, MALABO, Nov 13 – Equatorial Guineans voted Sunday in a referendum on a new constitution — condemned by the opposition as a charade — that would limit presidential terms to two.
“Voting has begun and is proceeding well,” Information Minister Jeronimo Osa Osa Ecoro told AFP after polls opened at 8:00 am (0700 GMT).
While billed as a move to strengthen the small oil state’s democracy, the text does not make clear whether President Teodoro Obiang Nguema, Africa’s longest-serving leader, will have to step down when his term ends in 2016.
Obiang, who currently chairs the African Union, is on an offensive to win himself a clean bill of health on the international scene and reverse his country’s reputation as one of Africa’s most corrupt and autocratic.
“Obiang wants his country, long ignored or despised, to acquire a diplomatic status that matches its new financial weight,” said one diplomat, speaking on condition of anonymity.
Equatorial Guinea, which has a population of around 700,000, struck oil off its Atlantic coast in the early 1990s and has become sub-Saharan Africa’s third biggest producer.
Obiang, 69, is currently serving his fourth seven-year term since he seized power in 1979, having won a first presidential vote in 1989.
During the coup he had his uncle, the former Spanish colony’s first president, executed by firing squad.
The regime says the new constitution would also create a position of vice president, impose more checks and balances on the executive, improve the judicial system and ensure better protection of civic rights.
“This is a democratic milestone,” Information Minister Ecoro said ahead of the vote. “President Obiang is carrying out reforms to bring sounder economic policies and more democracy to the country’s governance.”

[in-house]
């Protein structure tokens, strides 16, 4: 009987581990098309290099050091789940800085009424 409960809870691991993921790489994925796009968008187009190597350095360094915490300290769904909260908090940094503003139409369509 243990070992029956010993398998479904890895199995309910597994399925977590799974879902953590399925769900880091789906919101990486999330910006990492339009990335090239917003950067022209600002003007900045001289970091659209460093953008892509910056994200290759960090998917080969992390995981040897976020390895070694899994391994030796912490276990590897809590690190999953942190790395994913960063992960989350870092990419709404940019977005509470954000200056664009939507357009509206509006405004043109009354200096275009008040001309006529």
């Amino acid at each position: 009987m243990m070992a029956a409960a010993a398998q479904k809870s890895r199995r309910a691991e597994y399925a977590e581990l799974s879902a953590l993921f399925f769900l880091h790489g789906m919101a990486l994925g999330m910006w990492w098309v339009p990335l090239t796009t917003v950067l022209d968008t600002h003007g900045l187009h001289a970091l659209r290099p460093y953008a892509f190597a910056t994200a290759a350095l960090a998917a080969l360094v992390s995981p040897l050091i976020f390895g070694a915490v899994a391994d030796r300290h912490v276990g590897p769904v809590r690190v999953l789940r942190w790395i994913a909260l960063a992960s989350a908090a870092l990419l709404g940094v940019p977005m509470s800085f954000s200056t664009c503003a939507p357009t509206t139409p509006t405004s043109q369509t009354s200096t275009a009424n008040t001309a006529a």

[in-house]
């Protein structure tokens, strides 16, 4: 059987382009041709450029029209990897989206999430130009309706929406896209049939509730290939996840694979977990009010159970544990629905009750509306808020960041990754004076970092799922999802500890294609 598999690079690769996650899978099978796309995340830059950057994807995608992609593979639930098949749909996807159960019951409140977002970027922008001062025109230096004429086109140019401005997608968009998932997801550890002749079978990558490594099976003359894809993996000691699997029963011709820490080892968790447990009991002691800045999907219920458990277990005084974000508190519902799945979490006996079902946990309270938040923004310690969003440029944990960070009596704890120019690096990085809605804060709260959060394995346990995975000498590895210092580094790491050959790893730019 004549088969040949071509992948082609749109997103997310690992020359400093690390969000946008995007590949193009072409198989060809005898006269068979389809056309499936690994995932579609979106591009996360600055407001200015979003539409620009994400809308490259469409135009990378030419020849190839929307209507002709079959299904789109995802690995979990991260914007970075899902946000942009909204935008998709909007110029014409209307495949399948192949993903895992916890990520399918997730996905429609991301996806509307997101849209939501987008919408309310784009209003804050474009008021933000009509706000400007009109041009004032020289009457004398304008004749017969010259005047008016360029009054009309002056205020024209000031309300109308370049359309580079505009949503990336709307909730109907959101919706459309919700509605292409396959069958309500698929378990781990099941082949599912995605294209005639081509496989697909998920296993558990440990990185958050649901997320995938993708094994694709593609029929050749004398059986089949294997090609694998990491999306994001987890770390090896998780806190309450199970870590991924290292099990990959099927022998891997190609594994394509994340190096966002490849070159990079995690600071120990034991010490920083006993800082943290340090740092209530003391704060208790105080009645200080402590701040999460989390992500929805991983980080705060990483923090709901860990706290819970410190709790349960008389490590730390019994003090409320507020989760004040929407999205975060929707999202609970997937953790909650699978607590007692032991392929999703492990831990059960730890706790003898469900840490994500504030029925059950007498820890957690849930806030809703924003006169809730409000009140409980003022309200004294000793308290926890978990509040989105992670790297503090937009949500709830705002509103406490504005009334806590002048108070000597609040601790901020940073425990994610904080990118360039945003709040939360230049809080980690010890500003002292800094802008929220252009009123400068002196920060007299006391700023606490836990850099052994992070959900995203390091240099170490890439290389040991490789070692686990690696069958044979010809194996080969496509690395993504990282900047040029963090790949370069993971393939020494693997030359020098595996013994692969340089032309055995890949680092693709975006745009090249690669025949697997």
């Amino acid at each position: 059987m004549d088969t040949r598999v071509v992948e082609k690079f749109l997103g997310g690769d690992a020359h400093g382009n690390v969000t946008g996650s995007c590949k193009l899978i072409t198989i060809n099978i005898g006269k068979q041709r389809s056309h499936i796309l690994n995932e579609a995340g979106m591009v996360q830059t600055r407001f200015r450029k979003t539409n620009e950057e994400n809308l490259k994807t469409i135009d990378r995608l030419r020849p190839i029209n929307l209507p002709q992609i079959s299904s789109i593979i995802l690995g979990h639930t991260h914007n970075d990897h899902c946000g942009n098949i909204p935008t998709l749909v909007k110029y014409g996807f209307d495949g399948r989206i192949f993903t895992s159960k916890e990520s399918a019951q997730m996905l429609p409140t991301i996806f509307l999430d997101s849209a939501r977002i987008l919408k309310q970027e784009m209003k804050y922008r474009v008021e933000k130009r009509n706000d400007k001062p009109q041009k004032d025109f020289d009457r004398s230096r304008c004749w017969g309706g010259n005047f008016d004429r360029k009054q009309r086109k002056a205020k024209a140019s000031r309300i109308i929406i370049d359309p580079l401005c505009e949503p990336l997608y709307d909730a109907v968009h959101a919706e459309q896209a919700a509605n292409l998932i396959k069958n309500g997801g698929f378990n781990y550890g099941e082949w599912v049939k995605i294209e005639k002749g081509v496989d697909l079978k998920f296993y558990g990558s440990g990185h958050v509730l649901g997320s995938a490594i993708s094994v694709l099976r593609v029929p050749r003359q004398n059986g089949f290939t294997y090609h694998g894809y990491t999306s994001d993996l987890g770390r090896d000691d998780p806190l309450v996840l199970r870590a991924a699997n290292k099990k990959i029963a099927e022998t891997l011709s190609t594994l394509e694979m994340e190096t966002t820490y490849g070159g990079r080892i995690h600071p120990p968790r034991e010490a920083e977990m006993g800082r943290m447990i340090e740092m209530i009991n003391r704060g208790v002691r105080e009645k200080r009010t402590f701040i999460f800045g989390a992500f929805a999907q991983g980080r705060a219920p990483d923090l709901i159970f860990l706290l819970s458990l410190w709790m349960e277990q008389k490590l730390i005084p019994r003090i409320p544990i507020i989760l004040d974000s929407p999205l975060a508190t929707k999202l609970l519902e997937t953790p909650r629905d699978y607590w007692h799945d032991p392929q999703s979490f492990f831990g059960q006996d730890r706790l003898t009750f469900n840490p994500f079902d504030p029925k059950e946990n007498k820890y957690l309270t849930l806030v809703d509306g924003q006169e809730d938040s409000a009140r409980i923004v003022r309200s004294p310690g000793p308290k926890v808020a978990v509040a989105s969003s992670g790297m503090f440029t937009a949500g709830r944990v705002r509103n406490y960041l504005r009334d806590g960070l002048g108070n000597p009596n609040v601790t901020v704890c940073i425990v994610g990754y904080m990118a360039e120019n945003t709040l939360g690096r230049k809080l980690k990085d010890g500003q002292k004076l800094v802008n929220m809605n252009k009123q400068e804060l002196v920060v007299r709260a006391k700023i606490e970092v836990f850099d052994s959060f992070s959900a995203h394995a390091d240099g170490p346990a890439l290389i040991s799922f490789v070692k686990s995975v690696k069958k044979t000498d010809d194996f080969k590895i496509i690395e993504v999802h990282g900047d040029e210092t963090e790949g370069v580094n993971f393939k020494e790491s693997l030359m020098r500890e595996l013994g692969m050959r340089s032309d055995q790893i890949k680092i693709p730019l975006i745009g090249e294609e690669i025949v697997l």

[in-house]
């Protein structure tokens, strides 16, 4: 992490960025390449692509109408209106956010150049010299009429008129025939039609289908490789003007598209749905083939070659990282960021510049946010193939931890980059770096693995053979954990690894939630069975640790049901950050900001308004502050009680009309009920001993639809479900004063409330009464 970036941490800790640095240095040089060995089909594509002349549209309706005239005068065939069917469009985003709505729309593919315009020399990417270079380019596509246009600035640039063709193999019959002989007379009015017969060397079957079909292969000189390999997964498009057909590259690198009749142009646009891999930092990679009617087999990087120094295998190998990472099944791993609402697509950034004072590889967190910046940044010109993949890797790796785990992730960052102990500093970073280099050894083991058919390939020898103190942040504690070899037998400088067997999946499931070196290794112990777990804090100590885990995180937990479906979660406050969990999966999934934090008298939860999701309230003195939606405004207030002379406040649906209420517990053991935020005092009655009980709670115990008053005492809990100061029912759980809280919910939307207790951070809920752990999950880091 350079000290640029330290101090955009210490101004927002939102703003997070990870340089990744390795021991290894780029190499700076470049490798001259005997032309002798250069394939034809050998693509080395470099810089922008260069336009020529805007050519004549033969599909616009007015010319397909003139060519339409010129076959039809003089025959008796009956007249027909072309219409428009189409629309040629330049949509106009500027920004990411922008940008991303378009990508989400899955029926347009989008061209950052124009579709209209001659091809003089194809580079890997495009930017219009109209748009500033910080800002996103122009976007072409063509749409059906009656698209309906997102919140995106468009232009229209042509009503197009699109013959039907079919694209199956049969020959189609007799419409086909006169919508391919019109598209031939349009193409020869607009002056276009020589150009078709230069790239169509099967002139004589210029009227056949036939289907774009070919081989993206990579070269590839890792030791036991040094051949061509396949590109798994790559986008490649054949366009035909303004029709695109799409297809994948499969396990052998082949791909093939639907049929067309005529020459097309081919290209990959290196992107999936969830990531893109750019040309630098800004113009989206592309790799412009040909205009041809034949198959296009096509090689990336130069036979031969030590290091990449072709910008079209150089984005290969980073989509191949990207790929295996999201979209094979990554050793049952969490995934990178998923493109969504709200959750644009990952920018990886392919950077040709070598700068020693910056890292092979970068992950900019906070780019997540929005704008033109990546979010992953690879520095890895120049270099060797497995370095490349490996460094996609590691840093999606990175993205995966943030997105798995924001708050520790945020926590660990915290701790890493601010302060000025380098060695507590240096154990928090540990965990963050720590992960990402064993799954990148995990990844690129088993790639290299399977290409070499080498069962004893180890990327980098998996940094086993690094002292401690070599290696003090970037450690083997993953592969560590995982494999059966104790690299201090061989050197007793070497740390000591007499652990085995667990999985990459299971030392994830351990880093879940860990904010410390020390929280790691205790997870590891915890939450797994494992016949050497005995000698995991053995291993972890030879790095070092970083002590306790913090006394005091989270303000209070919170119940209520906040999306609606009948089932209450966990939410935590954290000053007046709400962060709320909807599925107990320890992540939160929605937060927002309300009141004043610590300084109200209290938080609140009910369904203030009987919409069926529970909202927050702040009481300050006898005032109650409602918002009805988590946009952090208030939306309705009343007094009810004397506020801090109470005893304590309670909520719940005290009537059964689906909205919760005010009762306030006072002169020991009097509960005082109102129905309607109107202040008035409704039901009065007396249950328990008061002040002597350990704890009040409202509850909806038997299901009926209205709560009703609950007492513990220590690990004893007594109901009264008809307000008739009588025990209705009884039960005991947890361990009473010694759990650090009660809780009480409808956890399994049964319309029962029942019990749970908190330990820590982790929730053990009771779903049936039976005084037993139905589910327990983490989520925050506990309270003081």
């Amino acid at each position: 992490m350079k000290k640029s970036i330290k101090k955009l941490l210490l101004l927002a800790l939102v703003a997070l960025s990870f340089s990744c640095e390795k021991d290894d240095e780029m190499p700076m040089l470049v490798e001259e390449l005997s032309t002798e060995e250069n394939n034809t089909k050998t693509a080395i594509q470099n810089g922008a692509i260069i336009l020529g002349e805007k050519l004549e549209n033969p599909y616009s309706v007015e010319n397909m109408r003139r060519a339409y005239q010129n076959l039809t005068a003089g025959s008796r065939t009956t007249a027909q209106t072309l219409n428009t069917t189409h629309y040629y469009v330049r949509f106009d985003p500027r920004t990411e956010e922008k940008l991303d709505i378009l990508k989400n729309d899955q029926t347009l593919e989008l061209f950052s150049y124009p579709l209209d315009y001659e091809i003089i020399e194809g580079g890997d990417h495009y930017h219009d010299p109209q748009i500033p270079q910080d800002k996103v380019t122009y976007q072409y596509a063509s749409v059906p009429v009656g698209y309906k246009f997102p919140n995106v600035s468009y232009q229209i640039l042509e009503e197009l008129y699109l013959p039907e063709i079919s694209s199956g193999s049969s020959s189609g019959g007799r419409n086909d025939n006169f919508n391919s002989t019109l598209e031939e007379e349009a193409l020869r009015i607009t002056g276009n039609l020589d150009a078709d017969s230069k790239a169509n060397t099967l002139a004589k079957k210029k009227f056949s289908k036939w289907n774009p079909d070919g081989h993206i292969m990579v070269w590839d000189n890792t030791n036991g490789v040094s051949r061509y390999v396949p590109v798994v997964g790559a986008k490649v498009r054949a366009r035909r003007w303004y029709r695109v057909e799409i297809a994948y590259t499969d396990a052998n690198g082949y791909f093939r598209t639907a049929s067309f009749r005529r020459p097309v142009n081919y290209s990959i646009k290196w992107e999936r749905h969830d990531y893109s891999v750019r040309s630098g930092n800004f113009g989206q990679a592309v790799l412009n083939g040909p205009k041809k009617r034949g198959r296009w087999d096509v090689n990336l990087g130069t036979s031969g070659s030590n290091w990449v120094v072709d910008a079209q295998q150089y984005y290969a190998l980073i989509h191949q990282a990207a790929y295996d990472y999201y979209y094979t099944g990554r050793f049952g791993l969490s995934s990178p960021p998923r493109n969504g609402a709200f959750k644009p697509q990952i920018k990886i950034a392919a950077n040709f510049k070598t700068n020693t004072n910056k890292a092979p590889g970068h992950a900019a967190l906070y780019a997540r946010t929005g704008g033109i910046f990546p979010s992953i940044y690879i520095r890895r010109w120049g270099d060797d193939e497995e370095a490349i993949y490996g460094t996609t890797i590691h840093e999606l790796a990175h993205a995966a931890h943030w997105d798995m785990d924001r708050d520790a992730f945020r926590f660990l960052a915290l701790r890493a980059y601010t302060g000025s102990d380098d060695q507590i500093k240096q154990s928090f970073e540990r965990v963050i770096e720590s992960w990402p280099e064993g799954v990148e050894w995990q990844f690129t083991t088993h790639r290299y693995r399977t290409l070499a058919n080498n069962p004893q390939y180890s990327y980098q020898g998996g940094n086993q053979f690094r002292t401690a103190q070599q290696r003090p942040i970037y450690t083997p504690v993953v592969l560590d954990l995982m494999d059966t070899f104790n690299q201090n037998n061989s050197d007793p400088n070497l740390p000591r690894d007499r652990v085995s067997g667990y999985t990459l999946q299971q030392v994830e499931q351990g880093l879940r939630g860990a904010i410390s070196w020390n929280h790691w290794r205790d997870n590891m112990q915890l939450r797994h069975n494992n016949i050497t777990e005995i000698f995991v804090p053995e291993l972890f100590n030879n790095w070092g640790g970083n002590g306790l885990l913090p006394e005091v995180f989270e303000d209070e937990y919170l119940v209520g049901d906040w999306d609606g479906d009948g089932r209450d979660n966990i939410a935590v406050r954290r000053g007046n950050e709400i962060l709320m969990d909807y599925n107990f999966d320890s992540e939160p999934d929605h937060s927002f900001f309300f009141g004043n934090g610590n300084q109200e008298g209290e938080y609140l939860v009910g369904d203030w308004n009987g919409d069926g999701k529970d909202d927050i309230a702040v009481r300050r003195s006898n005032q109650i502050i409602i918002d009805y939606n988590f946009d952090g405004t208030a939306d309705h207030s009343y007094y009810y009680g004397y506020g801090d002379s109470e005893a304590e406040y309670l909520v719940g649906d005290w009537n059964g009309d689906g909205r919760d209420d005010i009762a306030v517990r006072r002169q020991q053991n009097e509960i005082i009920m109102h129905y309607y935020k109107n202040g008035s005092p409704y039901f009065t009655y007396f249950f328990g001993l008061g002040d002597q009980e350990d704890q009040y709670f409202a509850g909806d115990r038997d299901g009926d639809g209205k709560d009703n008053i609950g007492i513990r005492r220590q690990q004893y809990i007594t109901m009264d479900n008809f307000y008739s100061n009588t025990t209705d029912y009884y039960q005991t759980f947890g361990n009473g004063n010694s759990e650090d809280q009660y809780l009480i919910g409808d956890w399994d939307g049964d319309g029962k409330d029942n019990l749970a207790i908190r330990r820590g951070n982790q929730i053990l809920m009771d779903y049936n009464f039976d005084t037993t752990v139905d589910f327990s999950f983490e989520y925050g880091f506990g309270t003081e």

But opposition leader Placido Mico has decried a lack of consultation ahead of the vote.
“No one has seen the text, not the cabinet or any official body,” he said. “It was not studied in parliament. We are submitting a text to a referendum that no one has seen. It’s an invisible text.”
The opposition also charges that Obiang’s 41-year-old playboy son Teodoro Obiang Mangue, reviled for his lavish lifestyle, is being groomed for the new vice presidency and eventually to succeed his father.
Nicknamed Teodorin, he is best known for his love of sports cars and champagne and his $31 million home in Malibu, California.
Mico, the sole opposition lawmaker in Equatorial Guinea’s 100-seat parliament, said: “Most sources suggest that Teodorin is tipped to succeed” Obiang.
He dismissed the proposed reforms as “lies” intended to “further secure Obiang and his family’s dictatorship and pave the way for a hereditary succession.”
Mico also noted a provision of the proposed text according to which the newly created state council can only be headed by a former president.
“How many former presidents do we have in this country?” Mico asked.
Polls were to close at 6:00 pm. Some 300,000 people are eligible to vote, with more than half of the 1,500 polling stations in the capital Malabo.